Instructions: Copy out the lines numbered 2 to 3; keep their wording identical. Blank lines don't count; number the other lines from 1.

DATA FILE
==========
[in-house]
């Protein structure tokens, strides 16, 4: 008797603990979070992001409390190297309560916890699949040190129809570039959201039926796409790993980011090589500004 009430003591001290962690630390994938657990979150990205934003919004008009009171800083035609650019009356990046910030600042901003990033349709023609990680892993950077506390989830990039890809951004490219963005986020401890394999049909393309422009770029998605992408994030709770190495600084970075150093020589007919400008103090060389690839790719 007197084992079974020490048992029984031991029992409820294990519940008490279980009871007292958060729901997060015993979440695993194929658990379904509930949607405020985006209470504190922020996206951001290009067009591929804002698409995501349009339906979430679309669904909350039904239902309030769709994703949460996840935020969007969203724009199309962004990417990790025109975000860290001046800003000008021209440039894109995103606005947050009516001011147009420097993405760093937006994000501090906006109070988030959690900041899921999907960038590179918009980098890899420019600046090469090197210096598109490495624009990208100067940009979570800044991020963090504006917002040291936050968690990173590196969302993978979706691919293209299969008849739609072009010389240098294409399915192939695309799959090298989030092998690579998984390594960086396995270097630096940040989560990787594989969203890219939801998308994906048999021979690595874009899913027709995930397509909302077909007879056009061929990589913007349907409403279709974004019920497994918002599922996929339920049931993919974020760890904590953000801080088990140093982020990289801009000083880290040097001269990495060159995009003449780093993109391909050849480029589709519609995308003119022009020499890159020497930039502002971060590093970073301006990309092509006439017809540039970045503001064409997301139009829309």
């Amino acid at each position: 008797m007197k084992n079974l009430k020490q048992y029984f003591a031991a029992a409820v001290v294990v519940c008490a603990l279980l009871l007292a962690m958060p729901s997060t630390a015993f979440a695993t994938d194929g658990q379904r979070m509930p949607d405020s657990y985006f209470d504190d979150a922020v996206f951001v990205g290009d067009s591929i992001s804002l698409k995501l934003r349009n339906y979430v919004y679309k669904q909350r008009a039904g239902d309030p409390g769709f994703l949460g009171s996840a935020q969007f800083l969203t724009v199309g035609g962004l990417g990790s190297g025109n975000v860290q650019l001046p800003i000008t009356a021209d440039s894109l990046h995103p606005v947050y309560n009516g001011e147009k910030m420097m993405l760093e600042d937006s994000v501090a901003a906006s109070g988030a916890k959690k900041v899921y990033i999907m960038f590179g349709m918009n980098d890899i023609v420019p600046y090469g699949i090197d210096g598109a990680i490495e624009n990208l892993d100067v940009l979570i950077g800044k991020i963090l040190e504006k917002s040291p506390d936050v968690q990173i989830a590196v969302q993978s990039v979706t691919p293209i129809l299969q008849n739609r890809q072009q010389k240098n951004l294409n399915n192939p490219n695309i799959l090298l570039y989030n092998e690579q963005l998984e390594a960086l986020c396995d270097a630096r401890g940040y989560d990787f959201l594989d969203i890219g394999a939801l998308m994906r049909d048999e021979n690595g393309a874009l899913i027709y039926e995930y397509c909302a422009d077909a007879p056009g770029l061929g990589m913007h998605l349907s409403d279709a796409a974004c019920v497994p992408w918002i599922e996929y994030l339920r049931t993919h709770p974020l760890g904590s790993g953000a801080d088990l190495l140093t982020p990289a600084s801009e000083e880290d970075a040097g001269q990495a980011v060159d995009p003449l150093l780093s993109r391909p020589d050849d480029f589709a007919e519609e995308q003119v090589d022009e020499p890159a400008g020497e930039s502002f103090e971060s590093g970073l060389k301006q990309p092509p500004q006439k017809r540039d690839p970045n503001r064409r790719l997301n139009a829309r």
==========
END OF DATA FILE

């Protein structure tokens, strides 16, 4: 008797603990979070992001409390190297309560916890699949040190129809570039959201039926796409790993980011090589500004 009430003591001290962690630390994938657990979150990205934003919004008009009171800083035609650019009356990046910030600042901003990033349709023609990680892993950077506390989830990039890809951004490219963005986020401890394999049909393309422009770029998605992408994030709770190495600084970075150093020589007919400008103090060389690839790719 007197084992079974020490048992029984031991029992409820294990519940008490279980009871007292958060729901997060015993979440695993194929658990379904509930949607405020985006209470504190922020996206951001290009067009591929804002698409995501349009339906979430679309669904909350039904239902309030769709994703949460996840935020969007969203724009199309962004990417990790025109975000860290001046800003000008021209440039894109995103606005947050009516001011147009420097993405760093937006994000501090906006109070988030959690900041899921999907960038590179918009980098890899420019600046090469090197210096598109490495624009990208100067940009979570800044991020963090504006917002040291936050968690990173590196969302993978979706691919293209299969008849739609072009010389240098294409399915192939695309799959090298989030092998690579998984390594960086396995270097630096940040989560990787594989969203890219939801998308994906048999021979690595874009899913027709995930397509909302077909007879056009061929990589913007349907409403279709974004019920497994918002599922996929339920049931993919974020760890904590953000801080088990140093982020990289801009000083880290040097001269990495060159995009003449780093993109391909050849480029589709519609995308003119022009020499890159020497930039502002971060590093970073301006990309092509006439017809540039970045503001064409997301139009829309």
């Amino acid at each position: 008797m007197k084992n079974l009430k020490q048992y029984f003591a031991a029992a409820v001290v294990v519940c008490a603990l279980l009871l007292a962690m958060p729901s997060t630390a015993f979440a695993t994938d194929g658990q379904r979070m509930p949607d405020s657990y985006f209470d504190d979150a922020v996206f951001v990205g290009d067009s591929i992001s804002l698409k995501l934003r349009n339906y979430v919004y679309k669904q909350r008009a039904g239902d309030p409390g769709f994703l949460g009171s996840a935020q969007f800083l969203t724009v199309g035609g962004l990417g990790s190297g025109n975000v860290q650019l001046p800003i000008t009356a021209d440039s894109l990046h995103p606005v947050y309560n009516g001011e147009k910030m420097m993405l760093e600042d937006s994000v501090a901003a906006s109070g988030a916890k959690k900041v899921y990033i999907m960038f590179g349709m918009n980098d890899i023609v420019p600046y090469g699949i090197d210096g598109a990680i490495e624009n990208l892993d100067v940009l979570i950077g800044k991020i963090l040190e504006k917002s040291p506390d936050v968690q990173i989830a590196v969302q993978s990039v979706t691919p293209i129809l299969q008849n739609r890809q072009q010389k240098n951004l294409n399915n192939p490219n695309i799959l090298l570039y989030n092998e690579q963005l998984e390594a960086l986020c396995d270097a630096r401890g940040y989560d990787f959201l594989d969203i890219g394999a939801l998308m994906r049909d048999e021979n690595g393309a874009l899913i027709y039926e995930y397509c909302a422009d077909a007879p056009g770029l061929g990589m913007h998605l349907s409403d279709a796409a974004c019920v497994p992408w918002i599922e996929y994030l339920r049931t993919h709770p974020l760890g904590s790993g953000a801080d088990l190495l140093t982020p990289a600084s801009e000083e880290d970075a040097g001269q990495a980011v060159d995009p003449l150093l780093s993109r391909p020589d050849d480029f589709a007919e519609e995308q003119v090589d022009e020499p890159a400008g020497e930039s502002f103090e971060s590093g970073l060389k301006q990309p092509p500004q006439k017809r540039d690839p970045n503001r064409r790719l997301n139009a829309r």